We liked

For its price, the Linx 8 is a remarkably well-built tablet. I’ve encountered some really poorly built Android tablets for a similar price, which goes to show the value for money you’re getting from this fully-fledged portable Windows PC.

There is enough power on board to please most casual users, and the battery life kept going for longer than I expected, especially if you’re a bit more conservative with the screen and connectivity settings.

The microSD storage, micro-HDMI output and screen quality are more than you could ever expect from a tablet that comes in at such a low price.

We disliked

I feel like I’d be nit-picking if I tried to dig up too much bad to say about the Linx 8. Yes, I’d love to see a higher resolution screen, an extra Gigabyte of memory and a 64-bit version of Windows to complement the 64-bit Atom processor, but these wishes would heavily impact the price.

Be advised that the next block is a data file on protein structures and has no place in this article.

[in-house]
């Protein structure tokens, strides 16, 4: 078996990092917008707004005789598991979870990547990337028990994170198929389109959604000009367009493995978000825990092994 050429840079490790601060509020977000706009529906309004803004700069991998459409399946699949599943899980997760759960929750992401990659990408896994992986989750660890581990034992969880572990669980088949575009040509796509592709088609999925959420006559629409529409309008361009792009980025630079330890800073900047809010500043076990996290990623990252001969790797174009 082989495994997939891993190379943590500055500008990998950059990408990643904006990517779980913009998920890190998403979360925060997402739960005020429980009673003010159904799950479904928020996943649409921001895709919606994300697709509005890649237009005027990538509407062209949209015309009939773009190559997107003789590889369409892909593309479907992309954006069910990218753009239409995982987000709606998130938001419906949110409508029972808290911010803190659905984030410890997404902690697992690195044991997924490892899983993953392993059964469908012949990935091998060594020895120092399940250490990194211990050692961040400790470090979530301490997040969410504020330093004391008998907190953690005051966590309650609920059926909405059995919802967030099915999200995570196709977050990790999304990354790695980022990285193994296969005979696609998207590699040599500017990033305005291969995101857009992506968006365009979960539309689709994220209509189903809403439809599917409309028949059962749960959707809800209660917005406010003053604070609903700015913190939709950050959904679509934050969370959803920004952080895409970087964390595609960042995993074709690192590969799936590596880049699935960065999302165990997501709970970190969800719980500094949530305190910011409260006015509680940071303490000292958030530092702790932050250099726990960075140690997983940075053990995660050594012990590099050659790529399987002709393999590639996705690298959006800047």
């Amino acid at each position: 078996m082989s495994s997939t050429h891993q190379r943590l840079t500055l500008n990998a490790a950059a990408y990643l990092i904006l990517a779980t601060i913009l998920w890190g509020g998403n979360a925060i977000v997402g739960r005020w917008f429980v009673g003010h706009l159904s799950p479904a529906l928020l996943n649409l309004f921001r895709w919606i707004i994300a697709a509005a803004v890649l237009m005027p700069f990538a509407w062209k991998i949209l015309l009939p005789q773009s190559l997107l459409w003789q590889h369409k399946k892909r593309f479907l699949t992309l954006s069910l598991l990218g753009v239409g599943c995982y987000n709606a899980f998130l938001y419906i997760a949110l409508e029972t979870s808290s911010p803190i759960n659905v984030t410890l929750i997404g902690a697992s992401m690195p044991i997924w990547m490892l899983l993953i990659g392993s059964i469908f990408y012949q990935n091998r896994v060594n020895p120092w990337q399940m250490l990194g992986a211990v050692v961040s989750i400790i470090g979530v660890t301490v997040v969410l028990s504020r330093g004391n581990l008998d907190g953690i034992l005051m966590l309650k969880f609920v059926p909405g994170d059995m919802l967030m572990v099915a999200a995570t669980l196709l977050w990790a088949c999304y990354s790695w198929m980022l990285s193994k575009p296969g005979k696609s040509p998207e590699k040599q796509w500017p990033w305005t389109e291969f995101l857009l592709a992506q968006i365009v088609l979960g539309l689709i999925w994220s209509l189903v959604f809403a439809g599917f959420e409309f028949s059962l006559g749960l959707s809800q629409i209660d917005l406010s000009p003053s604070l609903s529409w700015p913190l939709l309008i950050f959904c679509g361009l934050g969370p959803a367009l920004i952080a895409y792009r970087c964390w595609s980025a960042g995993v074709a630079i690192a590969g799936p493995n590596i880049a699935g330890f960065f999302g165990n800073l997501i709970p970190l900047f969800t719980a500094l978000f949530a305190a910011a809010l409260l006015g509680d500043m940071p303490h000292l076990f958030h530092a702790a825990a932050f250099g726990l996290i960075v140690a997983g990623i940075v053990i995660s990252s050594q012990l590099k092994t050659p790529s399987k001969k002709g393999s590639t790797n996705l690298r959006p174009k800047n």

Otherwise, my only other complaint – and this applies to almost all Windows tablets – is that the standby battery life isn’t that great. You’ll get around 12 hours of sleep mode, which uses anything up to 20% of the battery in the downtime.

Final verdict

It may not be the most powerful tablet available, and there are undoubtedly better options with better specifications available, but let me say it again: they come in at around four times the price.

At just £90 (around $134, AU$173) the Linx 8 is the perfect multi-function tablet that’s great for kids to do homework on (with some added peripherals), plus it can play HD video without a stutter, and even the odd bit of light gaming, too.

If you plan on doing more web browsing or gentle office work than any intensive gaming, music or video editing, the Linx 8 should not be underestimated.

You can pick it up from a number of online stores in the UK, or even grab one from your local Sainsbury’s supermarket, where it was discounted to around £70 (around $104, AU$135) both before and after Christmas – a price that requires little convincing.

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'Hearthstone' Arrives On iOS And Android Phones At Last